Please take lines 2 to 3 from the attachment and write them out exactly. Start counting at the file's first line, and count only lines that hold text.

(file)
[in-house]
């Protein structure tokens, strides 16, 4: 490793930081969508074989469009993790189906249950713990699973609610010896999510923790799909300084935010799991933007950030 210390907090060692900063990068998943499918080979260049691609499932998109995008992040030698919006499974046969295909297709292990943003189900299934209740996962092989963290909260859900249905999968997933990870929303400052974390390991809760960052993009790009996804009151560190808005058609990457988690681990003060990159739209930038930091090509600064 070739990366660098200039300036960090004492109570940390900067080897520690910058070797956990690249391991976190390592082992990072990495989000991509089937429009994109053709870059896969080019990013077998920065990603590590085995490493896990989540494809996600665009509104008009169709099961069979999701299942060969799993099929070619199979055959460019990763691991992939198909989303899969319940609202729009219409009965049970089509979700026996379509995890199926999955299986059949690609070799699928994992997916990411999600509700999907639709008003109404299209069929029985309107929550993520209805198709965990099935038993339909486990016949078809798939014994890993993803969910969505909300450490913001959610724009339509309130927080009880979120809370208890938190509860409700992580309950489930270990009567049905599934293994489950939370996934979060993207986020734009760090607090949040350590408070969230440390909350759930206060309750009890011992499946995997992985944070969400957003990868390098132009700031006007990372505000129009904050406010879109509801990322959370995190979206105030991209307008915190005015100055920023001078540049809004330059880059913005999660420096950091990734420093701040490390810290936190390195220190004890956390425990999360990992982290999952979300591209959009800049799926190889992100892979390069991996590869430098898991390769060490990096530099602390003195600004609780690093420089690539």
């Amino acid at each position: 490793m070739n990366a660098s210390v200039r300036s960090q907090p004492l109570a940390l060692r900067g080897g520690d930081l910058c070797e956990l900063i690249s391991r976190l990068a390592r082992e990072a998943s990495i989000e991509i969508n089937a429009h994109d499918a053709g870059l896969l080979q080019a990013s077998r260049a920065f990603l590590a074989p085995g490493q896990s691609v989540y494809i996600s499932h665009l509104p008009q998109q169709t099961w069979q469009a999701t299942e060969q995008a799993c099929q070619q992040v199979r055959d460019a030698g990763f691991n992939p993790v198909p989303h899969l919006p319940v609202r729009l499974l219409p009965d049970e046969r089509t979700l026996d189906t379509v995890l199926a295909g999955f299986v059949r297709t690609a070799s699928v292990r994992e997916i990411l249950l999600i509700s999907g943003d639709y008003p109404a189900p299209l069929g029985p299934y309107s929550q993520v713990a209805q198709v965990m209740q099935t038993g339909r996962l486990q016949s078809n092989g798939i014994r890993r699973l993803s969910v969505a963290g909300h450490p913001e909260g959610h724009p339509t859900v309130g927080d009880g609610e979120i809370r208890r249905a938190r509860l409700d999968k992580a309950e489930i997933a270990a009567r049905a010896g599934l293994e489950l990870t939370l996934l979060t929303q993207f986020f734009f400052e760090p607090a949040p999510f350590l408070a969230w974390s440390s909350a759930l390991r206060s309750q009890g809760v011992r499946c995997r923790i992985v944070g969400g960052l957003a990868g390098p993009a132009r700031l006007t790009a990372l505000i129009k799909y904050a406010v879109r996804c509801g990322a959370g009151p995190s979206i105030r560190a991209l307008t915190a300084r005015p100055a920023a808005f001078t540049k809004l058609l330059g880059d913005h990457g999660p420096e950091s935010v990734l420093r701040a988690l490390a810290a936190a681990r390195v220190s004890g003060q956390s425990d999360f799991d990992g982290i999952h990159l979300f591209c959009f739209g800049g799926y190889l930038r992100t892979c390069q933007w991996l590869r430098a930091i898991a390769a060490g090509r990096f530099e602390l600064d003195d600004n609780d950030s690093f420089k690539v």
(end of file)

């Protein structure tokens, strides 16, 4: 490793930081969508074989469009993790189906249950713990699973609610010896999510923790799909300084935010799991933007950030 210390907090060692900063990068998943499918080979260049691609499932998109995008992040030698919006499974046969295909297709292990943003189900299934209740996962092989963290909260859900249905999968997933990870929303400052974390390991809760960052993009790009996804009151560190808005058609990457988690681990003060990159739209930038930091090509600064 070739990366660098200039300036960090004492109570940390900067080897520690910058070797956990690249391991976190390592082992990072990495989000991509089937429009994109053709870059896969080019990013077998920065990603590590085995490493896990989540494809996600665009509104008009169709099961069979999701299942060969799993099929070619199979055959460019990763691991992939198909989303899969319940609202729009219409009965049970089509979700026996379509995890199926999955299986059949690609070799699928994992997916990411999600509700999907639709008003109404299209069929029985309107929550993520209805198709965990099935038993339909486990016949078809798939014994890993993803969910969505909300450490913001959610724009339509309130927080009880979120809370208890938190509860409700992580309950489930270990009567049905599934293994489950939370996934979060993207986020734009760090607090949040350590408070969230440390909350759930206060309750009890011992499946995997992985944070969400957003990868390098132009700031006007990372505000129009904050406010879109509801990322959370995190979206105030991209307008915190005015100055920023001078540049809004330059880059913005999660420096950091990734420093701040490390810290936190390195220190004890956390425990999360990992982290999952979300591209959009800049799926190889992100892979390069991996590869430098898991390769060490990096530099602390003195600004609780690093420089690539």
């Amino acid at each position: 490793m070739n990366a660098s210390v200039r300036s960090q907090p004492l109570a940390l060692r900067g080897g520690d930081l910058c070797e956990l900063i690249s391991r976190l990068a390592r082992e990072a998943s990495i989000e991509i969508n089937a429009h994109d499918a053709g870059l896969l080979q080019a990013s077998r260049a920065f990603l590590a074989p085995g490493q896990s691609v989540y494809i996600s499932h665009l509104p008009q998109q169709t099961w069979q469009a999701t299942e060969q995008a799993c099929q070619q992040v199979r055959d460019a030698g990763f691991n992939p993790v198909p989303h899969l919006p319940v609202r729009l499974l219409p009965d049970e046969r089509t979700l026996d189906t379509v995890l199926a295909g999955f299986v059949r297709t690609a070799s699928v292990r994992e997916i990411l249950l999600i509700s999907g943003d639709y008003p109404a189900p299209l069929g029985p299934y309107s929550q993520v713990a209805q198709v965990m209740q099935t038993g339909r996962l486990q016949s078809n092989g798939i014994r890993r699973l993803s969910v969505a963290g909300h450490p913001e909260g959610h724009p339509t859900v309130g927080d009880g609610e979120i809370r208890r249905a938190r509860l409700d999968k992580a309950e489930i997933a270990a009567r049905a010896g599934l293994e489950l990870t939370l996934l979060t929303q993207f986020f734009f400052e760090p607090a949040p999510f350590l408070a969230w974390s440390s909350a759930l390991r206060s309750q009890g809760v011992r499946c995997r923790i992985v944070g969400g960052l957003a990868g390098p993009a132009r700031l006007t790009a990372l505000i129009k799909y904050a406010v879109r996804c509801g990322a959370g009151p995190s979206i105030r560190a991209l307008t915190a300084r005015p100055a920023a808005f001078t540049k809004l058609l330059g880059d913005h990457g999660p420096e950091s935010v990734l420093r701040a988690l490390a810290a936190a681990r390195v220190s004890g003060q956390s425990d999360f799991d990992g982290i999952h990159l979300f591209c959009f739209g800049g799926y190889l930038r992100t892979c390069q933007w991996l590869r430098a930091i898991a390769a060490g090509r990096f530099e602390l600064d003195d600004n609780d950030s690093f420089k690539v």